Chomarat (Le Cheylard, France; Anderson, S.C., USA) reported on Nov. 14 that its C-PLY thin-ply carbon fiber multiaxial reinforcements will be used to fabricate Jean-Marie Finot’s latest yacht, the Albatros. Both the hull and the deck of the boat will be made from C-PLY.
The aim of the Albatros is to give everyone the opportunity to enjoy the feeling of the surf and the joy of sailing. Because C-PLY is both light and strong, it helps to make the Albatros a boat that is fast, sturdy and easy to handle. Thanks to its composite reinforcements, the boat’s hull weighs just 28 kg/62 lb and the deck a mere 22 kg/49 lb. The parts are 2 to 6 mm (0.08 to 0.24 inch) thick.
“The combination of different C-PLY reinforcements in a monolithic laminate has a sandwich structure effect that enables a 25 to 30 percent increase in rigidity compared with the classic reinforcement stack (0°/90°),” says Jean-Marie Finot, founder and CEO of FINOT group.
By layering multiaxials in a monolithic structure and aligning fibers parallel to the length of the boat, the boat’s rigidity can be significantly improved, enabling it to withstand flexion. The pressure of the waves is supported by the boat’s shell, comprised of all the vertical structures that make up the exterior part of the boat’s hull. This shell must have bend resistance from one longitudinal section to the other, from one rail to the other.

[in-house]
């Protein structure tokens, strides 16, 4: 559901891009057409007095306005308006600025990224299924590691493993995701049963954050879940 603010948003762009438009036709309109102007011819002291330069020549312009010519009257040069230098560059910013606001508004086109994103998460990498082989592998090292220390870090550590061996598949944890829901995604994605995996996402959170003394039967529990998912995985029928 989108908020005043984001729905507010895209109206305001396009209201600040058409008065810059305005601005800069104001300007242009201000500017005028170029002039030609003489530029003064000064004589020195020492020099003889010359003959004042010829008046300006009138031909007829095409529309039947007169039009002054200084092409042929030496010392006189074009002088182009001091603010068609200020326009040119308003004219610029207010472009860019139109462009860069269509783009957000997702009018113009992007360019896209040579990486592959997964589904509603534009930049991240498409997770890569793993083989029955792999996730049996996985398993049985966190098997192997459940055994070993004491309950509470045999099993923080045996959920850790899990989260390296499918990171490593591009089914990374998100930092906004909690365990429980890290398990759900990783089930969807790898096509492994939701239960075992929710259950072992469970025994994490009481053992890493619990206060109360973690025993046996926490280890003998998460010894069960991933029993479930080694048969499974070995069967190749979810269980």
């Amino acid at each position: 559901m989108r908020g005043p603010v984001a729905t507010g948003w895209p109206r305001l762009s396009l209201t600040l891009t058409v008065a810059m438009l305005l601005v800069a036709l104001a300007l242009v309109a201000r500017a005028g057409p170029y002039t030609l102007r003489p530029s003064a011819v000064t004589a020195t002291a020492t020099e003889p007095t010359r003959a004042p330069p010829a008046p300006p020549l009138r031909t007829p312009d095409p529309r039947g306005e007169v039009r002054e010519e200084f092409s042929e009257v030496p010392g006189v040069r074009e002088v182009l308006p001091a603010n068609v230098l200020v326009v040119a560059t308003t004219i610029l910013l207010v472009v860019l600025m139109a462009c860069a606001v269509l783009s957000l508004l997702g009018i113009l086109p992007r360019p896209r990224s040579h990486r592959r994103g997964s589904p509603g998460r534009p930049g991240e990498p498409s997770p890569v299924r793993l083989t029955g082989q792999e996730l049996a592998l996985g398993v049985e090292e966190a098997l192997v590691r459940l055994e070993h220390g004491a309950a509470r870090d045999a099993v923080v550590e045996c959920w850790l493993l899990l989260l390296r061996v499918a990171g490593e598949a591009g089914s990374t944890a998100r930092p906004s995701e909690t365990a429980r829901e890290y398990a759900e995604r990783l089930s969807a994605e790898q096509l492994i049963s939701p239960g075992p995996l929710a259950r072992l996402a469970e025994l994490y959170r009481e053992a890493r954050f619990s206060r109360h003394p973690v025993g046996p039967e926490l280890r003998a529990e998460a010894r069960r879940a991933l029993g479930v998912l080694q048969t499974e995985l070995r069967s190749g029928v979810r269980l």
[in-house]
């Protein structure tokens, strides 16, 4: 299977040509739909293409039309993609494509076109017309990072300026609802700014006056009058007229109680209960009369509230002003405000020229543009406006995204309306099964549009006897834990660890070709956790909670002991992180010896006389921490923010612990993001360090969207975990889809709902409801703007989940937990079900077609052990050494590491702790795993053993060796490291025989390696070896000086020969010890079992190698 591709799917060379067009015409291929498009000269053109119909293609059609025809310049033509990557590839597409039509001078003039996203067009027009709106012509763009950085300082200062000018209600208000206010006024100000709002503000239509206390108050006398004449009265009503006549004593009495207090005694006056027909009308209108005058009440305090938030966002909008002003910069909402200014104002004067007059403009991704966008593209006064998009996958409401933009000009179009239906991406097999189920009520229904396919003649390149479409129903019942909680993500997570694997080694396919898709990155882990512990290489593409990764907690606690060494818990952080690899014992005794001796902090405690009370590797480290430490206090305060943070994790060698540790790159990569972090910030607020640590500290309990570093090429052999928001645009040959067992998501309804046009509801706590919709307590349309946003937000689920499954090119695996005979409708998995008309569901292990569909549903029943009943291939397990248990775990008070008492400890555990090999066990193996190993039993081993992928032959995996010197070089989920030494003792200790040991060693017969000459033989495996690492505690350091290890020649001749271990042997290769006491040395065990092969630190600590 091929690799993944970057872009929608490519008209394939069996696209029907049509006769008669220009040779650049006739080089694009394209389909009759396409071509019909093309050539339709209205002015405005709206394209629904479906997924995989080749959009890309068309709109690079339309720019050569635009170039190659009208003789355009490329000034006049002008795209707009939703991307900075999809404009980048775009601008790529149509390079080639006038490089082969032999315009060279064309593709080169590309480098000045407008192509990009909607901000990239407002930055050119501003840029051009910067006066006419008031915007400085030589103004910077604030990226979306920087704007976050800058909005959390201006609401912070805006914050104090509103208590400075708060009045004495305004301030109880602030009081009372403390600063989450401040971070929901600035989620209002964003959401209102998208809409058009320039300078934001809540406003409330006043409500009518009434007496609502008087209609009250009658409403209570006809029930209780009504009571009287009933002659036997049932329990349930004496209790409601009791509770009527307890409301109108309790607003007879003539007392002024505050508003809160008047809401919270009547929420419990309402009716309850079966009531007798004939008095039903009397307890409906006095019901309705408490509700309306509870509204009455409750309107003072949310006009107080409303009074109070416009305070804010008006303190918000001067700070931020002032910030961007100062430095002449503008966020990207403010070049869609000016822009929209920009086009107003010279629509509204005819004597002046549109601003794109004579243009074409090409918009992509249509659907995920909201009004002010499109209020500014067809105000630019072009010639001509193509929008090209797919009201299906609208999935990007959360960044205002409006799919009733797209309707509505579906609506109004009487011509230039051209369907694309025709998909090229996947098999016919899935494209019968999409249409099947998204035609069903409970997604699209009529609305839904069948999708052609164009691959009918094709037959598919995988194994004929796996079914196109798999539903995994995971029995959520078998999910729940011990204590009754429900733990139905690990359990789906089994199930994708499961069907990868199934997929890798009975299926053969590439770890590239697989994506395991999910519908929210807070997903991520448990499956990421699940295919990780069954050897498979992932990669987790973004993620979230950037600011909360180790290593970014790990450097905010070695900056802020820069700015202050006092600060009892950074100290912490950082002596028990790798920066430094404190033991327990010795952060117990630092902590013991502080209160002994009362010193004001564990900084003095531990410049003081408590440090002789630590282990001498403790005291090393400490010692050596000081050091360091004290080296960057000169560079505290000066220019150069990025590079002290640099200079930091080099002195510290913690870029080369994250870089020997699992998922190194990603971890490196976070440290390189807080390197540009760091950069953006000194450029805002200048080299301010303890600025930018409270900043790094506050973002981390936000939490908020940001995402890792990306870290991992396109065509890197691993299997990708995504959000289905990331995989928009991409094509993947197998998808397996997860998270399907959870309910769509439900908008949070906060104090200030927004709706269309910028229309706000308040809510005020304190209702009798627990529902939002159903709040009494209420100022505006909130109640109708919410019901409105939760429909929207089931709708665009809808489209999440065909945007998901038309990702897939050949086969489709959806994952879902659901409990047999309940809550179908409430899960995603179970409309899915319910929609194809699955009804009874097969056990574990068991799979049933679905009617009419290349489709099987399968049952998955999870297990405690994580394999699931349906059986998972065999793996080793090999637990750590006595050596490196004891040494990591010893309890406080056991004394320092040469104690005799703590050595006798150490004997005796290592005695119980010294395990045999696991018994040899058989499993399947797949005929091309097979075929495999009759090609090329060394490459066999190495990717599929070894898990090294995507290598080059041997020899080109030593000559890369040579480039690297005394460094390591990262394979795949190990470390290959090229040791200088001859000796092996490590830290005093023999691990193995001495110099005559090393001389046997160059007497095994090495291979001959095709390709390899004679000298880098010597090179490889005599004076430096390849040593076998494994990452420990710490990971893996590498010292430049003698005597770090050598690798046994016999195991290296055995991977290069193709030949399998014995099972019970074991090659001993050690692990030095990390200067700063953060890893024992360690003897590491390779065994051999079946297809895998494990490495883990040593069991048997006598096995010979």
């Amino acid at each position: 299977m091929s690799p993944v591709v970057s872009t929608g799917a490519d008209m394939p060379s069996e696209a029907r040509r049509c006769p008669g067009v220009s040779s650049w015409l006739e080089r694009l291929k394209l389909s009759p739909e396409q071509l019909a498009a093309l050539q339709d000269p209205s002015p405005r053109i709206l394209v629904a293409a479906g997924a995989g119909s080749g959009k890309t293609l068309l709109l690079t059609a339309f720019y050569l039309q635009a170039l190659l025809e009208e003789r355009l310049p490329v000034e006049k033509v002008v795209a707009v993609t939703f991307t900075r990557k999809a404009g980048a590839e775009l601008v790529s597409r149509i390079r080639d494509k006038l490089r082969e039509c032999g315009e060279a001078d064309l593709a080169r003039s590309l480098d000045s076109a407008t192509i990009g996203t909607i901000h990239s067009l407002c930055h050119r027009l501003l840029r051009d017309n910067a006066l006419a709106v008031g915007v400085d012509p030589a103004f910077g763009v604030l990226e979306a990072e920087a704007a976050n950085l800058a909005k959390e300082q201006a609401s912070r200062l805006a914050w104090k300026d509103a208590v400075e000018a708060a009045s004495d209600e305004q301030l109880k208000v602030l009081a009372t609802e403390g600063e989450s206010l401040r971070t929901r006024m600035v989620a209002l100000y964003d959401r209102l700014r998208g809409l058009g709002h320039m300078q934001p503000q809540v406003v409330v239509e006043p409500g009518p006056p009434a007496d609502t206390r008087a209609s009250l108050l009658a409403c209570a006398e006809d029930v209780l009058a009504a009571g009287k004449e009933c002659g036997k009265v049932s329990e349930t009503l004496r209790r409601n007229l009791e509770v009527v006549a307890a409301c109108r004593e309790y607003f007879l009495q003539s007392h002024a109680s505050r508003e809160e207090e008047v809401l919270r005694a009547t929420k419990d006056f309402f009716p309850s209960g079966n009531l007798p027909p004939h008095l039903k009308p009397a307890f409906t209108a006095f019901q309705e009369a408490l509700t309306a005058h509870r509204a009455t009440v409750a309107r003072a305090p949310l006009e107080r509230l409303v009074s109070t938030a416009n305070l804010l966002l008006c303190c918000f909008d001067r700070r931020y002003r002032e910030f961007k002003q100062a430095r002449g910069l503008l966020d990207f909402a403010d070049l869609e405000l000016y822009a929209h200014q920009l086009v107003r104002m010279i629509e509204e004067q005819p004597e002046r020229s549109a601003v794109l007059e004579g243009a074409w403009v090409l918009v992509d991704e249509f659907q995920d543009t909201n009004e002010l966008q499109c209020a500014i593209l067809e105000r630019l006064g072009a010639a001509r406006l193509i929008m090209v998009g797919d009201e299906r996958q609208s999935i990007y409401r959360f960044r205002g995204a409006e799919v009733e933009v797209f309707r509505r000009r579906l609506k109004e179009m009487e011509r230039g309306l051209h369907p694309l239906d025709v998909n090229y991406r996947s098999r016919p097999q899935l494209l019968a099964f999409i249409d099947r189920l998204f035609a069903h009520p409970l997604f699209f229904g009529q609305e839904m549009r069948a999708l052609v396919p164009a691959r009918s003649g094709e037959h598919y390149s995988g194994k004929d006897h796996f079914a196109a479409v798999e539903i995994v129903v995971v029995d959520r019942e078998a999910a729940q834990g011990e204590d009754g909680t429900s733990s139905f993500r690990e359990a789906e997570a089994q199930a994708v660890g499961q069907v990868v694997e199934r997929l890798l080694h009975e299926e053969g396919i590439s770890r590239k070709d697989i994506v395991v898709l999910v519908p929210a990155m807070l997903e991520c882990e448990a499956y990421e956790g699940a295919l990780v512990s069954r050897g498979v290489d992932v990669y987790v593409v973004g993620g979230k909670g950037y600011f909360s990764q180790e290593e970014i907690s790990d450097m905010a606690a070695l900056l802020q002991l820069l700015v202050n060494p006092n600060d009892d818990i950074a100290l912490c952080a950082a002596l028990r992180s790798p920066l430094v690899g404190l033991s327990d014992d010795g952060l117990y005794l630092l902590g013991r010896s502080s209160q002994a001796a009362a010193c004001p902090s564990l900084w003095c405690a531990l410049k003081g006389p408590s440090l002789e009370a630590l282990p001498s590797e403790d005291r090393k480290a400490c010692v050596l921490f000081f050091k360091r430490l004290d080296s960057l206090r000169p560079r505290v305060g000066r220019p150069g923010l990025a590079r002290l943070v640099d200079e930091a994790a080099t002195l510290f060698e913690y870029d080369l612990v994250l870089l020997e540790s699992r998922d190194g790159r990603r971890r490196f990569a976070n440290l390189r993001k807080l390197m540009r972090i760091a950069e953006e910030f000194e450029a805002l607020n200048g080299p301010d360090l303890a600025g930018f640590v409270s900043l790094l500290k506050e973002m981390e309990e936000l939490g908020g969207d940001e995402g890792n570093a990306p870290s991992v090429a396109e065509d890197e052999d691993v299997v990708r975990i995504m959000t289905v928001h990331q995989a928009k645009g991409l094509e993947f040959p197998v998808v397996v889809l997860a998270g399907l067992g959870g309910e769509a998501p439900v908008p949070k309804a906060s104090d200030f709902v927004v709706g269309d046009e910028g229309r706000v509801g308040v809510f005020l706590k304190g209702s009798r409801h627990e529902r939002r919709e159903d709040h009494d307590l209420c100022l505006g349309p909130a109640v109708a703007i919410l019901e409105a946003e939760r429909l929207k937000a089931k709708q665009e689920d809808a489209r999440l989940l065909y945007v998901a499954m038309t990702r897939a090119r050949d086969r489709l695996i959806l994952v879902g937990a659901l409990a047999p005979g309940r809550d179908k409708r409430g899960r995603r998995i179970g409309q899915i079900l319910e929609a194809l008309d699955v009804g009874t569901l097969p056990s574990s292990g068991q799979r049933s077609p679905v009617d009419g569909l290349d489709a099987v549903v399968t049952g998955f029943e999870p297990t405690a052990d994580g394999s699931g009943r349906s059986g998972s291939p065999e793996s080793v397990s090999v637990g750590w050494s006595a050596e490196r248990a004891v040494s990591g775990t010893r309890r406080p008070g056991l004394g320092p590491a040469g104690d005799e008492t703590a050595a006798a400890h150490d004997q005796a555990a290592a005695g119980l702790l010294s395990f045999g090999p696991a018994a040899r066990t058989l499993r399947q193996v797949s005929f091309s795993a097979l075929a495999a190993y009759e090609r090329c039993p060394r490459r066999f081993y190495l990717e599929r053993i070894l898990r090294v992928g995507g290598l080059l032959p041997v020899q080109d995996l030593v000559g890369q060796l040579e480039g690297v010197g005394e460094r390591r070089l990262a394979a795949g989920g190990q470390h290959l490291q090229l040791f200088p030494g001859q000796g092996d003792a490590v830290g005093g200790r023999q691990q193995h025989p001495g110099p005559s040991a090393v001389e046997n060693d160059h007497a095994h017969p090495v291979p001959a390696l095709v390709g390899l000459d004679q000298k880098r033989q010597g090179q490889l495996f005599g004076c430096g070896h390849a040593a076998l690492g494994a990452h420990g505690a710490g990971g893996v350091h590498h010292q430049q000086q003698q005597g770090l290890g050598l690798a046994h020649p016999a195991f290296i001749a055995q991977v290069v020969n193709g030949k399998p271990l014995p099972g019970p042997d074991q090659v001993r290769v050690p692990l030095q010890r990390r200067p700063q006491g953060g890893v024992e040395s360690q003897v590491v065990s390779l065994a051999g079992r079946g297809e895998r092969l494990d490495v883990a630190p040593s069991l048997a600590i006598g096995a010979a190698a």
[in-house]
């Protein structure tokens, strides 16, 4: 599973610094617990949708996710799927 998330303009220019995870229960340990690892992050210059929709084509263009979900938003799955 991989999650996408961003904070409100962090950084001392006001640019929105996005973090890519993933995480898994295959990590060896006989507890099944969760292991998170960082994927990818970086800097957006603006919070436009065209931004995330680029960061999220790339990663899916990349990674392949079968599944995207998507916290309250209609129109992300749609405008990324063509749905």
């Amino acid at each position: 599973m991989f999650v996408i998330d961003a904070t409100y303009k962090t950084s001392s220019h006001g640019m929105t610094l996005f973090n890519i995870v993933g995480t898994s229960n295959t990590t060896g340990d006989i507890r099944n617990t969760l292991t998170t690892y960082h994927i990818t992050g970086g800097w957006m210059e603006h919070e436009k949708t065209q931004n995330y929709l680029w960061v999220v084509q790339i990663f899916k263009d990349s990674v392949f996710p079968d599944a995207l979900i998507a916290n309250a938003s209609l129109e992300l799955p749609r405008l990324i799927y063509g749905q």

“In other specific structures with even more demanding characteristics — parts subjected to forces along a specific vector, visible automobile parts or those subject to impact loading in aeronautics — C-PLY can be used by removing fibers placed on the perpendicular of the main effort axis and/or by using extremely thin basic plys (50g/m2). This means we can develop totally innovative multiaxial materials,” says Philippe Sanial, group R&D director at Chomarat.
Chomarat says C-PLY enables parts to be mass produced because it can be manipulated without risk during the resin transfer molding (RTM) stage, and because it is a drapable material that can be molded around the component. “We chose these carbons because they are compatible with vinyl ester resin, a material with the best resistance to corrosion and water absorption that is usually used with fiberglass. These carbons also enable parts to be mass-produced using the innovative RTM process we developed for large-scale parts. The Albatros is the only boat currently manufactured using this process,” says Jean-Marie Finot.